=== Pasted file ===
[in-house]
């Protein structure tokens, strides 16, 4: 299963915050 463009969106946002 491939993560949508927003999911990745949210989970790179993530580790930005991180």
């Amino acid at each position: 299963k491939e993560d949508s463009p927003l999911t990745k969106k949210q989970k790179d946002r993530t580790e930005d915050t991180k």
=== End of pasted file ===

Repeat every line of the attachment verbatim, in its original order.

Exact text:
[in-house]
């Protein structure tokens, strides 16, 4: 299963915050 463009969106946002 491939993560949508927003999911990745949210989970790179993530580790930005991180």
């Amino acid at each position: 299963k491939e993560d949508s463009p927003l999911t990745k969106k949210q989970k790179d946002r993530t580790e930005d915050t991180k």